The most famous works of Greek sculpture focus on the human body. The Greeks were obsessed with the human body, which is why the vast majority of ancient Greek art depicts idealized, nude human figures. The best of Greek sculpture not only shows perfect human forms but exemplifies the era in which it was made.
The Archaic Period
The earliest freestanding sculptures are called kouroi -- life-size or larger figures made of terra cotta, wood or white marble. The kouros in the collection of the Metropolitan Museum of Art is the definitive example of the male type of these statues: completely nude, with a highly stylized body and the so-called archaic smile, striding forward.
The Early- and Mid-Classical Period
The "Kritios Boy" is a famous example of the development toward greater realism in Greek art. The figure has the stylized expression of a kouros, but with a naturalistic stance -- called contrapposto -- and less stylized muscles. The Riace Bronzes, from around 450 B.C., are famous because most bronze sculptures were melted down by conquering armies. A celebrated sculptor named Myron is famous for the "Discus Thrower," which is an excellent example of how Greek sculptors depicted movement and athleticism.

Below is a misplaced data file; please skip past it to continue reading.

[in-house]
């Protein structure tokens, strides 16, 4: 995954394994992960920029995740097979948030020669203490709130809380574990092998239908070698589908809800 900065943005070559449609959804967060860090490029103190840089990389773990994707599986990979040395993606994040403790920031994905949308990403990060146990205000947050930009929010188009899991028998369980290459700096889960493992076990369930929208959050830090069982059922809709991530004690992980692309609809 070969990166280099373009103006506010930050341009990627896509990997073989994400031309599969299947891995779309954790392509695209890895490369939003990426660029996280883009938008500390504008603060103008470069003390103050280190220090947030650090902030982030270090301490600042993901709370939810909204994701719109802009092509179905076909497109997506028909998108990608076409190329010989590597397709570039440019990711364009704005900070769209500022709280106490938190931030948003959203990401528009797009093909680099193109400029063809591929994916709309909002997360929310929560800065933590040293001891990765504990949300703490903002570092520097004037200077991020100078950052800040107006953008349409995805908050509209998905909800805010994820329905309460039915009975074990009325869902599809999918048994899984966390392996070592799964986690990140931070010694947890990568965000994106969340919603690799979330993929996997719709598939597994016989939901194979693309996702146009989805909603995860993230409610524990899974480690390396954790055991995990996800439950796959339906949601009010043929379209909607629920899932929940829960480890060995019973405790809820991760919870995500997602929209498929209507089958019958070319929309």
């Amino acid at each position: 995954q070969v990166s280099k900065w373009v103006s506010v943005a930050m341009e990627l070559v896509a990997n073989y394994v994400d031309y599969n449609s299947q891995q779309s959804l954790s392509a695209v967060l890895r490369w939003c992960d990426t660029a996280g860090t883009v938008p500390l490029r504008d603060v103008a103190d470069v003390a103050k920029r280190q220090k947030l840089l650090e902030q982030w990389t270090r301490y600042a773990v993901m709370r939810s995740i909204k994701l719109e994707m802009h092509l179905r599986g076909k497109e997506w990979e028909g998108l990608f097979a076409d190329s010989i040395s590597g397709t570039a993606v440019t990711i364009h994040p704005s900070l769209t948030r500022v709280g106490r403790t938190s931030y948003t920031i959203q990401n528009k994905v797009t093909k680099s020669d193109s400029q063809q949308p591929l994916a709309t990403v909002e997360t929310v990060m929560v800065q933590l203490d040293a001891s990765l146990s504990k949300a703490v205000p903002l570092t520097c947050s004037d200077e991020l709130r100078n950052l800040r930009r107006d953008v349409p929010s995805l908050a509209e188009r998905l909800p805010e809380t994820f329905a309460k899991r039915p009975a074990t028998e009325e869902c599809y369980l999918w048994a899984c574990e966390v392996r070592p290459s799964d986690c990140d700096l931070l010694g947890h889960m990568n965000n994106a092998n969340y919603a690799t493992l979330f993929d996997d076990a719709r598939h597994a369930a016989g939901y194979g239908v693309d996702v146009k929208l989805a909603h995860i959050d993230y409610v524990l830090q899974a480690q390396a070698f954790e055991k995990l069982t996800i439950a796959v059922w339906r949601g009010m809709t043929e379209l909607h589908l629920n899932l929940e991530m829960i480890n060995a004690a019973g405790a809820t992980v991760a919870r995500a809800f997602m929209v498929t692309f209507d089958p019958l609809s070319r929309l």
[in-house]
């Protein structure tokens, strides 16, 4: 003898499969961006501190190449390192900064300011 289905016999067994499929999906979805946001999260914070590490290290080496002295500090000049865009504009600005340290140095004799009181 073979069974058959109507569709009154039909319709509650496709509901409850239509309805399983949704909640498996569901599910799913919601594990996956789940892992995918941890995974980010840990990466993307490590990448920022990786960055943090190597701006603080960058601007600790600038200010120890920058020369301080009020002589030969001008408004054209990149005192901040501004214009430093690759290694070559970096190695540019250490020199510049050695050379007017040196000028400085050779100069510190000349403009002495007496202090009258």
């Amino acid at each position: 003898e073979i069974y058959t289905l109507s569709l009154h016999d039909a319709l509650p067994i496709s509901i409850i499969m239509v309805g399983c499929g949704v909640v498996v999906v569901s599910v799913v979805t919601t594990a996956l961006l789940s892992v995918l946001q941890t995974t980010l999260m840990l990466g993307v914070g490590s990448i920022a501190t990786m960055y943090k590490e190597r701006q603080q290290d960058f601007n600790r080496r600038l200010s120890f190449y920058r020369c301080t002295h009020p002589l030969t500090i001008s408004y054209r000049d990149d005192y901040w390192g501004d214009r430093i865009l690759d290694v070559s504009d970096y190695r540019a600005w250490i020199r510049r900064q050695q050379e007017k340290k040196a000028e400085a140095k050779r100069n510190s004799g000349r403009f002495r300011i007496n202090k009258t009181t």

The Late Classical Period
The Late Classical Period in sculpture is dominated by Praxiteles, who was arguably the most famous Greek sculptor of all time. His most influential sculpture is "Aphrodite of Knidos," from around 350 B.C., the earliest known monumental female nude in Greek art. In "Hermes and the Infant Dionysus," Praxiteles created a sense of emotional intimacy between two figures, something not previously seen. The trend of combining emotion and movement with idealized human form continued and can be seen in the Elgin Marbles, whose scenes once graced the Pantheon.
A defining example of Hellenistic sculpture, and the expansion of the Greek empire, is the "Dying Gaul." With his twisting body and pain-filled expression, the subject of this sculpture was meant to inspire pity for a noble foe. "Laocoon and His Sons" is another perfect example of the drama and movement found in Hellenistic art -- everything on the statue is twisting, including Laocoon's hair. Finally, the Venus de Milo may be the most famous Greek sculpture of all time. An evolution of Praxiteles' Aphrodite, the Venus de Milo blends classical tradition with a Hellenistic spiraling movement in the torso. Her lost arms give her an air of mystery.
- Art History; Marilyn Stokstad
- Metropolitan Museum of Art: Statue of a Kouros
- Perseus Digital Library: Kritios Boy
- Smarthistory: Sculpture from the Parthenon's East Pediment
- University of Chicago: Aphrodite of Cnidus
- University of Missouri Museum of Art and Archaeology: Hermes and the Infant Dionysos
- Khan Academy: Hellenistic Dying Gaul
- Vatican Museums: Laocoön
- Musee du Louvre: Aphrodite, Known as the "Venus de Milo"
- Greek Art; Nigel Spivey
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